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Postcard from Italy

Paying respects to a renewed Genoa

October 29, 2006|Dale M. Brown, | Special to The Times

No, I'm not a taphophile -- someone who loves graveyards and funerals -- but I do admit to enjoying a good cemetery when one comes along: Paris' Pere-Lachaise, where everyone from Georges Bizet to Jim Morrison lies buried, or Moscow's Novodevichy, with its fenced-in plots and Communist-era headstones. But if I were to name a new favorite, it would be Staglieno, in Genoa, Italy.

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A new Genoa

My wife, Liet, and I had intended to spend only a night in the city before heading for the nearby Italian Riviera and the Cinque Terre. After all, wasn't Genoa a nondescript port through which tourists like us passed on their way to somewhere else? But when the desk clerk at our hotel told us that Genoa had scrubbed its face clean of much of the industrial grime that had blackened it, revealing underneath the bright colors of the buildings and the many frescoes that adorn them, we decided to stay longer and have a look around. I'm glad we did.

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Outdoor art

Take Staglieno, for example. It's as much a sculpture garden as it is a cemetery and worth seeing for that reason alone. It is also quintessentially Italian, almost operatic in its flamboyance. Naturally, statues of Christ abound, some ethereal, some realistic, no two faces alike. But we were not prepared for the large number of partially clothed or entirely nude granite and marble female figures reclining languidly on sarcophagi or embracing tombstones. Apparently they were intended as surrogate mourners, but to our eyes, at least, they conveyed life-celebrating sensuality.

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Twain's world

The real reason to come to the old part of Staglieno is its cloister-like arcades. Mark Twain visited in 1868. In his funny travel book "Innocents Abroad," he tells how the corridors are lined on both sides by sarcophagi, adorned with life-size figures of angels and grieving family members, "exquisitely wrought and ... full of grace and beauty." He had never seen anything quite so magnificent before and he waxed poetic, though not without a touch of humor. "They are new and snowy; every outline is perfect, every feature guiltless of mutilation, flaw or blemish." To Twain's untutored eye, the sculptures seemed "a hundredfold more lovely than the damaged and dingy statuary [that has been] saved from the wreck of ancient art and set up in the galleries of Paris for the worship of the world."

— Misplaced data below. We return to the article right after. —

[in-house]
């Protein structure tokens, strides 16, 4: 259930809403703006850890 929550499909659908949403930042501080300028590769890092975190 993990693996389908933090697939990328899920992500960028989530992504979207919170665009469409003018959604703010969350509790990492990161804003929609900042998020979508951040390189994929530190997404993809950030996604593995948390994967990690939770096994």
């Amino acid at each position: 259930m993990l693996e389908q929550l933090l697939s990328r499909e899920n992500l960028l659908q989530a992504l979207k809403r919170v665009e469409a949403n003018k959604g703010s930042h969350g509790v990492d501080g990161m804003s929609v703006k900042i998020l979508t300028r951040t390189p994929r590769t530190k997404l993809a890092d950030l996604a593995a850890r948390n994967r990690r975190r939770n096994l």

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Frozen in time

American photographer Lee Friedlander, who had a one-man show last year at New York's Museum of Modern Art, was so taken by their effect that he devoted a whole monograph to them. I can see why. This is a world frozen in time. Seeing the sculptors' work is like viewing a 19th century fashion show, down to the jewelry and hairstyles of various eras.

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Caterina's claim to fame

Despite the precision with which the artists captured their patrons' likenesses, they have, by now, mostly been forgotten, except for one individual -- Caterina Campodonica, an impoverished hawker of nuts and bread at fairs and feasts. Out of her meager income she managed to save enough money to commission the best of sculptors to set her humble self among Genoa's elite.

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Eternally yours

She stands alone, proud, indomitable, wearing a fringed shawl, a jacket trimmed with crocheted lace, doubtlessly of her own making, and a full skirt, covered partly by her crisply starched apron. In one hand she holds a triple chain of hazelnuts like a rosary and in the other, a twisted ring of bread. The day we paid her our respects someone had inserted fresh red flowers into a bend in the chain. Caterina is indeed remembered.

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Where to stay

The Starhotel President is near the center of town. Doubles from $150; 4 Corte Lambruschini; 011-39-010-5727, www.starhotels.com. Novotel Genoava Ovest is a large modern hotel close to the harbor. Doubles from $112. 8 Via Antonio Cantore; 011-39-010-64841, www.novotel.com.

Where to eat

Tre' Merli Restaurant and Wine Bar is a large and attractive eatery that has startling striped columns and features Genoa's famous focaccia in several tempting variations, one with a soft cheese filling. Meals from $9; 011-39-010-24644. Al Veliero is a cozy, bustling place, with delicious seafood and pesto-sauced pasta. Meals from about $30; 011-39-010-246-5773.

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Getting there

From LAX, Air France, Lufthansa and Delta have connecting flights (change of plane) to Genoa. Restricted round-trip fares begin at $801.

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To learn more

See the Genoa Tourist Board website at www.genovatouristboard.eu, or call 011-39-010-576-791.

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